Vary depending on species, but mostly within the same range
Head & Body Length-70 to 140 cm
Shoulder Height- 40 to 70 cm
Tail length- 5 to 20 cm
Weight- 8 to 30 kg.
There are a number of Mazama or Brocket Deer species, all fairly similar in appearance and with similar lifestyles. They will be considered here together because of these close similarities, what normally applies for one species, applies in most cases to the entire genus.
Mazama deer are small forest dwelling deer. They can be considered as the American equivalents of the Duikers, sharing many traits, although they are unrelated to each other. They have small rounded bodies, with the hind parts being carried higher than the front parts. In colouration they tend to be a light or dark brown. The antlers are short fairly simple spikes, which tend to be kept a long time before being shed. There are 6 known species of Mazama:
1. Red Brocket Mazama Americana. This is the largest species of Brocket Deer, weighing up to 30 kg. It has a reddish-brown coat.
2. Brown Brocket Deer Mazama gouzoubira. The coat is more greyish than in other species.
3. Dwarf brocket deer Mazama chunyi. This species is a reddish-brown colour and has prominent eye glands.
4. Little red brocket Mazama rufina One of the smallest species, the coat is a grey to reddish brown colour, the underside is white.
5. Merioa brocket Mazama bricenii
6. Pygmy brocket Mazama nana
7. Yucatan brown brocket Mazama pandora
Brocket Deer can be found throughout South America, where they have a wide distribution and are found everywhere apart form the Pampas grassland areas of the South East. The Red and Brown Brockets have wide distributions and are found throughout the continent, being very common. The Dwarf Brocket, Little Red Brocket and Merioa Brocket are found in the Andes region of the northwestern part of the continent, and have much smaller distributions. The Pygmy Brocket is found in south eastern Brazil and surrounding areas, while the Yucatan Brocket is found on the Yucatan peninsula of Mexico.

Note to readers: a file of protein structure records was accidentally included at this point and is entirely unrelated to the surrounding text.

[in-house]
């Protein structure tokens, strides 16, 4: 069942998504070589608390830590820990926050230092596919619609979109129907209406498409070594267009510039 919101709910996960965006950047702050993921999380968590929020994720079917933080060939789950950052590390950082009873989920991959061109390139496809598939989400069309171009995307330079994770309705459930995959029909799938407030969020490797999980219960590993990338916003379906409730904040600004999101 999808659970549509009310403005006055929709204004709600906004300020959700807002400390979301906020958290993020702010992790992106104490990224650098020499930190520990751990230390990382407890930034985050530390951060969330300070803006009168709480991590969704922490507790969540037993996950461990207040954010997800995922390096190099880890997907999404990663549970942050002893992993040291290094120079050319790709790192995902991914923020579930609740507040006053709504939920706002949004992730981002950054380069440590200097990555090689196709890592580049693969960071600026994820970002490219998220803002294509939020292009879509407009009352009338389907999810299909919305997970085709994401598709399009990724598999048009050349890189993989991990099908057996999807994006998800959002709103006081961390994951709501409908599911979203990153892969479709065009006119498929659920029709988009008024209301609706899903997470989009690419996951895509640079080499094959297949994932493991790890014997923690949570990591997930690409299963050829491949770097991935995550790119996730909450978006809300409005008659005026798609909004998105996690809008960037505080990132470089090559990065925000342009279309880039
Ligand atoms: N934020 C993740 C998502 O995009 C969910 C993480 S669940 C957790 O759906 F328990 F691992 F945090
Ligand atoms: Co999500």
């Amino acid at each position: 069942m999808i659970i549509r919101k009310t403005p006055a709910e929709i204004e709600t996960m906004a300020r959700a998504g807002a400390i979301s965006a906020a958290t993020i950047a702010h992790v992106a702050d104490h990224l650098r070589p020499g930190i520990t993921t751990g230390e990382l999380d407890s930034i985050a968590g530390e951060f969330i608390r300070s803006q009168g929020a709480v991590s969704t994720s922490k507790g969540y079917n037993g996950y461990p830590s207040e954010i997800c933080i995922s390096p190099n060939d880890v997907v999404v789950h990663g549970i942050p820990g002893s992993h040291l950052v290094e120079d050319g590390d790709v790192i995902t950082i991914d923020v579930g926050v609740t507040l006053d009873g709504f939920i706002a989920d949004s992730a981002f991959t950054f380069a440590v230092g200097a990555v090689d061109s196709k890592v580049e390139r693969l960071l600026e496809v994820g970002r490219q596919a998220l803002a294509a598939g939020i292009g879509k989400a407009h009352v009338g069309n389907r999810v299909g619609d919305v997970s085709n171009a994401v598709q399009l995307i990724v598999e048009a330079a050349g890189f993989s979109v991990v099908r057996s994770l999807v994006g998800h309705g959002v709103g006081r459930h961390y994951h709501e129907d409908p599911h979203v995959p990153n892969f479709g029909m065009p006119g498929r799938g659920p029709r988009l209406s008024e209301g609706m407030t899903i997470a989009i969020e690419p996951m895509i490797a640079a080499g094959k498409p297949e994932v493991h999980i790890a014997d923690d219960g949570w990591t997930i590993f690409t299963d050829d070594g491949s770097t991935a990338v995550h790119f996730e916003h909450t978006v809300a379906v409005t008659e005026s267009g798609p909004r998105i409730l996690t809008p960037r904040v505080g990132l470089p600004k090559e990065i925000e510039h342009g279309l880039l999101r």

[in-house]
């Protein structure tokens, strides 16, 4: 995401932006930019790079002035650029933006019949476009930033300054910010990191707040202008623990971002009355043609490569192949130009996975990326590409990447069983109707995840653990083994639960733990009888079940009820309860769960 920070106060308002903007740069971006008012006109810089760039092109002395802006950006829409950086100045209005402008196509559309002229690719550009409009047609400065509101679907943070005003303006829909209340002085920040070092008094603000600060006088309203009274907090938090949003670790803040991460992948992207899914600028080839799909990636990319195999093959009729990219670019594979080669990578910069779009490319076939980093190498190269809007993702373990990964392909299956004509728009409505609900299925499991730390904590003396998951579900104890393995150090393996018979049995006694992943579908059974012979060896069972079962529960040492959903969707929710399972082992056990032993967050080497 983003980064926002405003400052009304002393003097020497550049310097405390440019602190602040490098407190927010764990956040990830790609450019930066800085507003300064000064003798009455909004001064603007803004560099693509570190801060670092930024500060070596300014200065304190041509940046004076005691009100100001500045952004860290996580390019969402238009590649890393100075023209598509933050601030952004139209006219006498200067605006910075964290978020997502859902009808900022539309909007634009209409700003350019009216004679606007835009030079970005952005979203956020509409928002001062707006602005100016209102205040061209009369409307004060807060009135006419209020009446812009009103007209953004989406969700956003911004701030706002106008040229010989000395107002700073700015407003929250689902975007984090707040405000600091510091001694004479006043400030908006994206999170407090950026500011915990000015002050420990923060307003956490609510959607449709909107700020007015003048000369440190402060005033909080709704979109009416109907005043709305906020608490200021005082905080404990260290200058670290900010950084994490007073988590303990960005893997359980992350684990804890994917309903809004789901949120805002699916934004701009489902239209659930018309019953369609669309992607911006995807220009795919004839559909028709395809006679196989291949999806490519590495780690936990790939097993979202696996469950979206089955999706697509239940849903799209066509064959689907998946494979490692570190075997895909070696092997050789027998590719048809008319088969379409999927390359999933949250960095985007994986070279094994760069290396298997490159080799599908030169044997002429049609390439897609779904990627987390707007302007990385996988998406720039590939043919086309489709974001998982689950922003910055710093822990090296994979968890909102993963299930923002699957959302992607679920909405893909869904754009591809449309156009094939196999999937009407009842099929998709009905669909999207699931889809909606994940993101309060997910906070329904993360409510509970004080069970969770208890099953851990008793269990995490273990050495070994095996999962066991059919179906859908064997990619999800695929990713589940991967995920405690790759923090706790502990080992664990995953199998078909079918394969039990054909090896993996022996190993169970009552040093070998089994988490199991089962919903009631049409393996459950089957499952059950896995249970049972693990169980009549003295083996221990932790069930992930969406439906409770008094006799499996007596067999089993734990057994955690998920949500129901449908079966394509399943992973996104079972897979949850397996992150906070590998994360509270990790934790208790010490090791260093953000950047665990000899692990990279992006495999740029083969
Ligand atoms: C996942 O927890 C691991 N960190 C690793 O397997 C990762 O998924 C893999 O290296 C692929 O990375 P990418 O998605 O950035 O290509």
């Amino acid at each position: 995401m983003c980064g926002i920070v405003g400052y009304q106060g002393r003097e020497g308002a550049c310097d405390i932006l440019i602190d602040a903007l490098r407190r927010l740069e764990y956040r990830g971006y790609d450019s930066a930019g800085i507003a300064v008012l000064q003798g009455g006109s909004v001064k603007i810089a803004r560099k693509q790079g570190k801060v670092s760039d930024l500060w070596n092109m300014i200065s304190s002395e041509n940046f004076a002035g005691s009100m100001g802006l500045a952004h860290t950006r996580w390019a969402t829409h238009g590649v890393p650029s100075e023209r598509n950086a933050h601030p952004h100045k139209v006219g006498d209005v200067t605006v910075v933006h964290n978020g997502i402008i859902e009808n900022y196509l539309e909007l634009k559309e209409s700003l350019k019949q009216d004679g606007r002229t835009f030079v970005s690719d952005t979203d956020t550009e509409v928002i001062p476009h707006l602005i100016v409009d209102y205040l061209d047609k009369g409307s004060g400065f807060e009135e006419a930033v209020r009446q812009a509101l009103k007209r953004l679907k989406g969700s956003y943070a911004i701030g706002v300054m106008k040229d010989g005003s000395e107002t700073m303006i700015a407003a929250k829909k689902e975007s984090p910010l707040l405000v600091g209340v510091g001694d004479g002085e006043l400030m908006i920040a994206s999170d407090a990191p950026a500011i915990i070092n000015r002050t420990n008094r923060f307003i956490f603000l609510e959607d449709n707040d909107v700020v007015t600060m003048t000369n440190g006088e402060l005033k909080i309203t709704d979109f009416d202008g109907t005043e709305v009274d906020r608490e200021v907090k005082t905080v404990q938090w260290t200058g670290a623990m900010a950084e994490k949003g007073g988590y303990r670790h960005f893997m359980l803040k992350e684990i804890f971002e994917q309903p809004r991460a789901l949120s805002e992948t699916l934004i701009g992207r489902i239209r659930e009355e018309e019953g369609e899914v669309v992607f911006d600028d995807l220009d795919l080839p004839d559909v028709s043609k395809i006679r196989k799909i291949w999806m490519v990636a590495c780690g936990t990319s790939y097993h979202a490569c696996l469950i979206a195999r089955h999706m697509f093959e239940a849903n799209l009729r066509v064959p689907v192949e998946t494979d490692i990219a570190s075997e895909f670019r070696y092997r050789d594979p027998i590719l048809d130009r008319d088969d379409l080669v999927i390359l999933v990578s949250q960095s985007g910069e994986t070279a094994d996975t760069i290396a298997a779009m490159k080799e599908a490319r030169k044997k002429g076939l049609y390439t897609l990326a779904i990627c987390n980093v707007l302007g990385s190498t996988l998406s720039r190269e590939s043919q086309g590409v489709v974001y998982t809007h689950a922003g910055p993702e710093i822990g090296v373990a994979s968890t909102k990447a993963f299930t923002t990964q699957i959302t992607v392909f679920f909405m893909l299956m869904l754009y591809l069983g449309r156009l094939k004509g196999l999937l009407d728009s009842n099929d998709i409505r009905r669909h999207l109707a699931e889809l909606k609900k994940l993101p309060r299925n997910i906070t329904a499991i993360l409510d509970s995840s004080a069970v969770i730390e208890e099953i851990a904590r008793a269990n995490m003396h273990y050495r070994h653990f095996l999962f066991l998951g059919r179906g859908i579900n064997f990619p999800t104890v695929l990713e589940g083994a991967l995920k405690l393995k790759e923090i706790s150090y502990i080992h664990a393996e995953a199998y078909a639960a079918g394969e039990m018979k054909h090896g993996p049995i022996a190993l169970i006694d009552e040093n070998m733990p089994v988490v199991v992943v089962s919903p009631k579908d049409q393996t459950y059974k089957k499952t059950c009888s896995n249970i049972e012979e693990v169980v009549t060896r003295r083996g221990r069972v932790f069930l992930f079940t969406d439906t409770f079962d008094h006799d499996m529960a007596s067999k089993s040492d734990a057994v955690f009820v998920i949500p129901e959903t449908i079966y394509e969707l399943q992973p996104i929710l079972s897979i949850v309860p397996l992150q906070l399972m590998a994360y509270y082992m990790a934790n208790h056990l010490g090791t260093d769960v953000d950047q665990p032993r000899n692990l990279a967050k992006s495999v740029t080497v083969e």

Brocket Deer are predominantly woodland and forest living deer, although they will also inhabit more open areas that offer a good level of cover such as scrubland and thickets. They are well adapted to living in thick vegetation, being small in size, and able to quickly scuttle around the forest floor.
All the Brocket species of deer have similar lifestyles. They are shy and secretive animals, rarely seen because of their nocturnal habits. They are not gregarious, living either alone or in pairs. They normally live within a small territory, the boundaries of which are marked either with faeces or urine, or with eye gland secretions. They rely on their small size and knowledge of the habitat in which they live to escape predators, diving into thick vegetation when detected. They are predated on by a number of South American predators, such as puma and jaguar. They eat mostly foods they find within their forest home, including fruits, leaves and shoots.
Males normally mate with females that live in close proximity to them. Males will compete with each other for access to receptive females by biting and trying to stab at each other with their short antlers. Sometimes they live in permanent pair bonds. Mostly the Brocket Deer are tropical living, and therefore have no fixed breeding season, but in more temperate parts of there range there is a distinct rutting season in the autumn months.
The gestation period is roughly 200 to 220 days, with normally a single young being born. This lies concealed in thick vegetation and is visited regularly by the mother until it is large enough to accompany her. The young are normally weaned at 6 months of age, and can reach sexual maturity from about a year of age.